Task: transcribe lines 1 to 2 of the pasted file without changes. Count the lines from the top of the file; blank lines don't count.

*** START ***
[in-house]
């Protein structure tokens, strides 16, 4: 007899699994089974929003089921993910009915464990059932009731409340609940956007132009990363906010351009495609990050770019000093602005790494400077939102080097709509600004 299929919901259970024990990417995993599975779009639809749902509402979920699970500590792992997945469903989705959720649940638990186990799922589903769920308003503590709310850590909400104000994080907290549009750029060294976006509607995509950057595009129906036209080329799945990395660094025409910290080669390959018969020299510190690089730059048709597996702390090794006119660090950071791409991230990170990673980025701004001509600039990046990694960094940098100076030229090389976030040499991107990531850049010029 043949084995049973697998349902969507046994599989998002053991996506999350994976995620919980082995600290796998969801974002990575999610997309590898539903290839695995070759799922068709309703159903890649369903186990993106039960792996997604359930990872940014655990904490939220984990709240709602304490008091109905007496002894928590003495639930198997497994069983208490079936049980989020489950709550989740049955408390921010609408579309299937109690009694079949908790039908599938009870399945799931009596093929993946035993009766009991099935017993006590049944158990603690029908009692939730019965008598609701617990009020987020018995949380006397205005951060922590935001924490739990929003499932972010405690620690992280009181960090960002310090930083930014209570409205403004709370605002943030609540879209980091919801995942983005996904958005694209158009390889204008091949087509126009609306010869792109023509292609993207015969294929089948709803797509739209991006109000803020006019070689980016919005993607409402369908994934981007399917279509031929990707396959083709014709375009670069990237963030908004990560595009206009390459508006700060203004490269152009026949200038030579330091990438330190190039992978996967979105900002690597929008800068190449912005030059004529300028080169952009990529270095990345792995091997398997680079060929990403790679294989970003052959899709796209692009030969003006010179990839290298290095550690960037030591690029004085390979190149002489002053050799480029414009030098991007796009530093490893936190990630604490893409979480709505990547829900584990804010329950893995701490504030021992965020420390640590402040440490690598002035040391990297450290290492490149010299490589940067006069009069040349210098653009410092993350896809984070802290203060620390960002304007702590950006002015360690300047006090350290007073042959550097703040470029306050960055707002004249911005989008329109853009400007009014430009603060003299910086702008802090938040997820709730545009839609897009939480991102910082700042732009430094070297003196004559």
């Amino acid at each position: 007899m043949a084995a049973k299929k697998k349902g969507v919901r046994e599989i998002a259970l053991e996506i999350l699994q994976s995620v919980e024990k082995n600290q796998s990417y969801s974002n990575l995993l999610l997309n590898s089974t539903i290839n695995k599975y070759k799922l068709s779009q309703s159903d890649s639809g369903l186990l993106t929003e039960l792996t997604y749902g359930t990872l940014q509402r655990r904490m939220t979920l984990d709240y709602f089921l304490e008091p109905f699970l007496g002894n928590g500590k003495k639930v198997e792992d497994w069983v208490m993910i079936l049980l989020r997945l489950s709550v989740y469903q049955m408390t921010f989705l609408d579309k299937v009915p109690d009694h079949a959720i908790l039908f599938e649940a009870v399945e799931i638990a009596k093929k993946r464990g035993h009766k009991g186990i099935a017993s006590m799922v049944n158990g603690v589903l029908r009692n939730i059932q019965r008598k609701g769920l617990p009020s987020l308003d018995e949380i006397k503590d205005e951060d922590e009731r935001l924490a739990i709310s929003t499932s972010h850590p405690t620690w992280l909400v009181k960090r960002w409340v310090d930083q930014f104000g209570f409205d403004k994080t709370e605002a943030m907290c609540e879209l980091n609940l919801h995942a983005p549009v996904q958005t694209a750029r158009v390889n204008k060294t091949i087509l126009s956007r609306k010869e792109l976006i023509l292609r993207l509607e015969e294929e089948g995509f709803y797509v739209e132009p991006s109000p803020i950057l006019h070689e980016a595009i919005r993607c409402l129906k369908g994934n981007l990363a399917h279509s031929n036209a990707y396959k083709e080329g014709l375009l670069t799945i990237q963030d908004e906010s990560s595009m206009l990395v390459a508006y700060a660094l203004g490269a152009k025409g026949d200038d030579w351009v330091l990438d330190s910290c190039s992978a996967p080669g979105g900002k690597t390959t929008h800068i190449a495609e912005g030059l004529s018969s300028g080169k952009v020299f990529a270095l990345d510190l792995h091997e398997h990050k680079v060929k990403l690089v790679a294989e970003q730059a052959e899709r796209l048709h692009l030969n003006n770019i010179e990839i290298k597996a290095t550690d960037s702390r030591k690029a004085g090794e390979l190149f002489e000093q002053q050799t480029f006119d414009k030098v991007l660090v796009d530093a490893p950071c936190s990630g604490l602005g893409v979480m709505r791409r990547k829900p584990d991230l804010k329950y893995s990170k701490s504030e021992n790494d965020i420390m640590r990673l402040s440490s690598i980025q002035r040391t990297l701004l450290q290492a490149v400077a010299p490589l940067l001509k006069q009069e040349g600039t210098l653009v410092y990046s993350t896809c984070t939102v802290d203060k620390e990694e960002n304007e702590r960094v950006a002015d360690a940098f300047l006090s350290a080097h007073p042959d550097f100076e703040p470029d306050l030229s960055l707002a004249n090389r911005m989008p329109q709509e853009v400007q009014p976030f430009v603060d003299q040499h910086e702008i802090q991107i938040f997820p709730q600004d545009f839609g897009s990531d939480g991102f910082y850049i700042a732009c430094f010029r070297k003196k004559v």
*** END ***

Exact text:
[in-house]
């Protein structure tokens, strides 16, 4: 007899699994089974929003089921993910009915464990059932009731409340609940956007132009990363906010351009495609990050770019000093602005790494400077939102080097709509600004 299929919901259970024990990417995993599975779009639809749902509402979920699970500590792992997945469903989705959720649940638990186990799922589903769920308003503590709310850590909400104000994080907290549009750029060294976006509607995509950057595009129906036209080329799945990395660094025409910290080669390959018969020299510190690089730059048709597996702390090794006119660090950071791409991230990170990673980025701004001509600039990046990694960094940098100076030229090389976030040499991107990531850049010029 043949084995049973697998349902969507046994599989998002053991996506999350994976995620919980082995600290796998969801974002990575999610997309590898539903290839695995070759799922068709309703159903890649369903186990993106039960792996997604359930990872940014655990904490939220984990709240709602304490008091109905007496002894928590003495639930198997497994069983208490079936049980989020489950709550989740049955408390921010609408579309299937109690009694079949908790039908599938009870399945799931009596093929993946035993009766009991099935017993006590049944158990603690029908009692939730019965008598609701617990009020987020018995949380006397205005951060922590935001924490739990929003499932972010405690620690992280009181960090960002310090930083930014209570409205403004709370605002943030609540879209980091919801995942983005996904958005694209158009390889204008091949087509126009609306010869792109023509292609993207015969294929089948709803797509739209991006109000803020006019070689980016919005993607409402369908994934981007399917279509031929990707396959083709014709375009670069990237963030908004990560595009206009390459508006700060203004490269152009026949200038030579330091990438330190190039992978996967979105900002690597929008800068190449912005030059004529300028080169952009990529270095990345792995091997398997680079060929990403790679294989970003052959899709796209692009030969003006010179990839290298290095550690960037030591690029004085390979190149002489002053050799480029414009030098991007796009530093490893936190990630604490893409979480709505990547829900584990804010329950893995701490504030021992965020420390640590402040440490690598002035040391990297450290290492490149010299490589940067006069009069040349210098653009410092993350896809984070802290203060620390960002304007702590950006002015360690300047006090350290007073042959550097703040470029306050960055707002004249911005989008329109853009400007009014430009603060003299910086702008802090938040997820709730545009839609897009939480991102910082700042732009430094070297003196004559």